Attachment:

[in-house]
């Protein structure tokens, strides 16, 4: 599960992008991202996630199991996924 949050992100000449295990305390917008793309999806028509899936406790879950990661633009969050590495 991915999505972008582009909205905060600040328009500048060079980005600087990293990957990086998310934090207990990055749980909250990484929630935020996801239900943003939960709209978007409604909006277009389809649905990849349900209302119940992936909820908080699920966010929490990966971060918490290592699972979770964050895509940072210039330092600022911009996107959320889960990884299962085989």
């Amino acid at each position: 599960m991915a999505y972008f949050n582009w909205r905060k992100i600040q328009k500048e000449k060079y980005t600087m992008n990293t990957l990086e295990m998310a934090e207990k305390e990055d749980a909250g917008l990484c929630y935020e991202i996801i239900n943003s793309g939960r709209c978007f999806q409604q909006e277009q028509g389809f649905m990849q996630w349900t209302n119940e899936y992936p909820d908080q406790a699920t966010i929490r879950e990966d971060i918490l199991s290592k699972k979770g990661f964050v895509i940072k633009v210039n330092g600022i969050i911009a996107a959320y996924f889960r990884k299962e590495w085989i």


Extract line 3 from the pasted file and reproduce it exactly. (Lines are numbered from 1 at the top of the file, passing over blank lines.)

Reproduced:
């Amino acid at each position: 599960m991915a999505y972008f949050n582009w909205r905060k992100i600040q328009k500048e000449k060079y980005t600087m992008n990293t990957l990086e295990m998310a934090e207990k305390e990055d749980a909250g917008l990484c929630y935020e991202i996801i239900n943003s793309g939960r709209c978007f999806q409604q909006e277009q028509g389809f649905m990849q996630w349900t209302n119940e899936y992936p909820d908080q406790a699920t966010i929490r879950e990966d971060i918490l199991s290592k699972k979770g990661f964050v895509i940072k633009v210039n330092g600022i969050i911009a996107a959320y996924f889960r990884k299962e590495w085989i």